I called Sigma Human Performance founder Benjamin Stone in the middle of a break as he built metabolic fitness schedules for his clients. He was watching one of his favorite movies on TV, the first of Disney's Pirates of the Caribbean films. Stone has seen it countless times and can practically quote it on command. His favorite sequence?
Will Turner: "?In a fair fight, I'd kill you."
Jack Sparrow: "Well then that doesn't give me much incentive to fight fair, does it?"
I can relate. I've tried for years to "fight fair" when it comes to race-day nutrition. That has meant dutifully eating the same steady stream of bars, gels and sports drinks that everyone else seems to be consuming. Some races have been better than others, and over the years I've learned I can sustain my performance while eating less than I thought possible.
Now, Stone and Sigma's registered dietician, Katie Rhodes, are asking me to essentially think like Sparrow and try something a little more?unconventional.
Both Stone and Rhodes swear by pure honey as a natural nutrition source because of its high glucose and fructose count. Stone told me he races endurance events, such as the Leadville 100, consuming nothing but water and honey along with an electrolyte drink filled with potassium and sodium. "Honey is freakin' perfect," Stone says. "It's the most perfect source of energy. It's a lock and key fit for your body. You'll start to feel somewhere between less like a god, but more than man."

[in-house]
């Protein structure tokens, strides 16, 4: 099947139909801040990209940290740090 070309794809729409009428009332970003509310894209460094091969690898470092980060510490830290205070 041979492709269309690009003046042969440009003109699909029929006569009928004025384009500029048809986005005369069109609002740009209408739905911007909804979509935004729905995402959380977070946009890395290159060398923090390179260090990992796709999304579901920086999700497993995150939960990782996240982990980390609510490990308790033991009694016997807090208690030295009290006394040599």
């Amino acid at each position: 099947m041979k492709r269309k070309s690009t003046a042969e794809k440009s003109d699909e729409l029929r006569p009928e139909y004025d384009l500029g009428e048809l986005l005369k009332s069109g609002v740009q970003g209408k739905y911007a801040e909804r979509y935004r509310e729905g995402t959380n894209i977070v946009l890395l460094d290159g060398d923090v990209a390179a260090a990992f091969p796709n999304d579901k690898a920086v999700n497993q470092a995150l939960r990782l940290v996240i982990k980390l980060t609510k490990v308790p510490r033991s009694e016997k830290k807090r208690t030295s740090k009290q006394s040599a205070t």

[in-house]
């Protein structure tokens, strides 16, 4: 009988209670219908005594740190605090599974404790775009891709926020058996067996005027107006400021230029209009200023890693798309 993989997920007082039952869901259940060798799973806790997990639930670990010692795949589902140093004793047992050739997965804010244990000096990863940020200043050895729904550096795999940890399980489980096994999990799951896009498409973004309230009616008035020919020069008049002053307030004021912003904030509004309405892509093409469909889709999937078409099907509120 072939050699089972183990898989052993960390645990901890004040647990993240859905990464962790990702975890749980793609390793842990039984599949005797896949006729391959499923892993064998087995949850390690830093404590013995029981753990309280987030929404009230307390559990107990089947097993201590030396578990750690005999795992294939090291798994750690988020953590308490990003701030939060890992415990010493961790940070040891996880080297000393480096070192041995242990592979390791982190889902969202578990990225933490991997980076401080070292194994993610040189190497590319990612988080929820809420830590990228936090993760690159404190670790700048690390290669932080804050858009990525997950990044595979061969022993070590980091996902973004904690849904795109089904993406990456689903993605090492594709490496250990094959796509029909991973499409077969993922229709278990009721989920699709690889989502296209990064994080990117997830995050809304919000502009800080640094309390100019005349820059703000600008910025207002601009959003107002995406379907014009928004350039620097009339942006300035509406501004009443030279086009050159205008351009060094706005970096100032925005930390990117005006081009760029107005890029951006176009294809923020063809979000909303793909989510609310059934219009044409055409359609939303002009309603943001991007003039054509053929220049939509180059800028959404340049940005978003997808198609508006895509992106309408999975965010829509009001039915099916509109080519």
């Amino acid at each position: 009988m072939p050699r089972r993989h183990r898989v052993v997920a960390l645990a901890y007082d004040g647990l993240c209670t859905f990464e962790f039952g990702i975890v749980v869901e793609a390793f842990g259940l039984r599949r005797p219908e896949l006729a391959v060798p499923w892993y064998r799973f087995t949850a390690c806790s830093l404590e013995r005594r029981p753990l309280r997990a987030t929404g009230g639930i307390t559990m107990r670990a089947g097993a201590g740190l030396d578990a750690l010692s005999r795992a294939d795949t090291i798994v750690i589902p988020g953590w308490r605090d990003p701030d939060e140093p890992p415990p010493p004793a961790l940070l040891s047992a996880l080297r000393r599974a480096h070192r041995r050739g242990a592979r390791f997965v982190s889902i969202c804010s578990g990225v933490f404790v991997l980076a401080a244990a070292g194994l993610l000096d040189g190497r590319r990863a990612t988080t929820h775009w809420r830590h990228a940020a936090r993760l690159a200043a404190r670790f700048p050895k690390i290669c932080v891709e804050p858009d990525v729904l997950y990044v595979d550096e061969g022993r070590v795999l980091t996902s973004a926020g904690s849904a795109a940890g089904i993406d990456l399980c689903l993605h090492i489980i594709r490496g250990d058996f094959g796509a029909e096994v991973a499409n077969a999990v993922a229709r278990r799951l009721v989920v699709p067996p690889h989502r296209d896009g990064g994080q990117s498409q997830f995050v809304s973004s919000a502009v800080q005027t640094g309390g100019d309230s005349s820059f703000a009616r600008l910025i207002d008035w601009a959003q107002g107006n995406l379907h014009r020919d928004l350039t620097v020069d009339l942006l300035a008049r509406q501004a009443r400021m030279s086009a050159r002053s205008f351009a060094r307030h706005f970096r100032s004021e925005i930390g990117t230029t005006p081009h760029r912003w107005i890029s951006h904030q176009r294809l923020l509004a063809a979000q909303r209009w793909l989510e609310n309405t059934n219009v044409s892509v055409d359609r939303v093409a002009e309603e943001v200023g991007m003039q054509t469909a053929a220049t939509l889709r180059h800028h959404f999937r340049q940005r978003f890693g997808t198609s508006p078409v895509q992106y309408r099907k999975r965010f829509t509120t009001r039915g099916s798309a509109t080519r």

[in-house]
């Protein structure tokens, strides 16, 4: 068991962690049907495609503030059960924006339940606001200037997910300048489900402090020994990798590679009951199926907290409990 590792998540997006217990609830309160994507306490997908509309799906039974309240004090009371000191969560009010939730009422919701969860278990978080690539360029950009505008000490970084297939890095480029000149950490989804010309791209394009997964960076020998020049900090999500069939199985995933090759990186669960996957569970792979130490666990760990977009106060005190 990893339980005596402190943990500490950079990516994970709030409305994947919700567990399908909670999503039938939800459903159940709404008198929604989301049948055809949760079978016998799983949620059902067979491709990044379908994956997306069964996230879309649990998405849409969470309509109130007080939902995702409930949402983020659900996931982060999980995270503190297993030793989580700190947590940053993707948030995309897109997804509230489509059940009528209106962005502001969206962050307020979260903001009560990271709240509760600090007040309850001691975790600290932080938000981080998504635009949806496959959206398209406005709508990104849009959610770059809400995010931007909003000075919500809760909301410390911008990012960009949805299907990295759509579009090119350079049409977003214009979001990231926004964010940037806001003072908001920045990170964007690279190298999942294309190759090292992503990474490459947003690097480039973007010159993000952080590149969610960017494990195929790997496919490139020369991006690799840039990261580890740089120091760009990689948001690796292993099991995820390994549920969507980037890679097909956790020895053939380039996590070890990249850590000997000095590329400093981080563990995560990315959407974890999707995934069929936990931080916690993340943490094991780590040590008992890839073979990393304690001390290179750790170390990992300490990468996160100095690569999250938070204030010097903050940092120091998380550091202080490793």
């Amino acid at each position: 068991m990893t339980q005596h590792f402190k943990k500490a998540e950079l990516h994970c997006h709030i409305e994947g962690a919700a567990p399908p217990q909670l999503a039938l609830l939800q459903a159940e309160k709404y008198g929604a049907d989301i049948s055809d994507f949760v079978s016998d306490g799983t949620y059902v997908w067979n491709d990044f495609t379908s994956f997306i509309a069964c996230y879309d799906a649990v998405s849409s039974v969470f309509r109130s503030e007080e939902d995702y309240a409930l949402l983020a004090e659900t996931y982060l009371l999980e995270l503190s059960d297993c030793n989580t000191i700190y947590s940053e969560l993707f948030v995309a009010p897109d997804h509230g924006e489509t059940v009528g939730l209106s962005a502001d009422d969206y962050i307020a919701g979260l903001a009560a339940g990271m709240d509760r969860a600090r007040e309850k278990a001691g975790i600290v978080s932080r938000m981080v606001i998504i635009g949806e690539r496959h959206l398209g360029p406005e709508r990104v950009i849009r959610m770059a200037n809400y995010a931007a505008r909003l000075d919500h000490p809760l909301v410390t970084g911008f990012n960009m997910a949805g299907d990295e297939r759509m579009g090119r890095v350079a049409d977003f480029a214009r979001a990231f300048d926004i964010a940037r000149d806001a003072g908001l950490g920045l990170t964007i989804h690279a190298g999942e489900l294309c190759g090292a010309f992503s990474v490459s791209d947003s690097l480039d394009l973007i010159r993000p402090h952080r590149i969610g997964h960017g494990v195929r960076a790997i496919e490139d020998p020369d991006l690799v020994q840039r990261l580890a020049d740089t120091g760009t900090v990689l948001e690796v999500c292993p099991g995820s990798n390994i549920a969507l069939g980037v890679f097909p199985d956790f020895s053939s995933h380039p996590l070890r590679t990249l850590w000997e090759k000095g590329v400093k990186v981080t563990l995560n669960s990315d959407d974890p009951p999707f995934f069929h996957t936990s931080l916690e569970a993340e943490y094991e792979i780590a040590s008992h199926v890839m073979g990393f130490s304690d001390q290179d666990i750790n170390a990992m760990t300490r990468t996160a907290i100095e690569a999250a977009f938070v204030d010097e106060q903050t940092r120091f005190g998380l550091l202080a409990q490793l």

Ironman 70.3 Boulder served as the first progress report on my new training and racing nutrition regimen. In the days leading up to the race, I was in the process of shifting my eating habits to include a greater emphasis on non-starchy vegetables, including several I've avoided eating in the past, as well as mono- and poly-unsaturated fats (e.g. avocado, nuts, etc).
When I wasn't turning my office desk into an organic farm storefront, I was gulping down nearly 80 ounces of water a day—and peeing—a lot.
How did my new habits affect me on race day? I achieved a PR at the Ironman 70.3 distance by 25 minutes and miraculously earned my first trip to the Ironman 70.3 World Championships.
I'd say Sigma and I passed our first exam. Granted, the Boulder course is fast, but it's also warm and at 5,430 feet elevation. So I conclude that proper nutrition planning had something to do with the day's success.
Here's a look at what I ate and drank on the course.
Typically I'll eat a bowl of oatmeal (with honey and nut butter) race morning, roughly one-and-a-half hours before my wave begins. Rhodes suggested I reduce the portion size and eat it an extra half hour early. I also consumed a full bottle of Fluid Performance drink starting two hours before race time. In addition, I ate a Gu Roctane gel approximately 15 minutes prior to the swim—I was a little hungry and it's a race-morning ritual that I wasn't quite ready to ditch.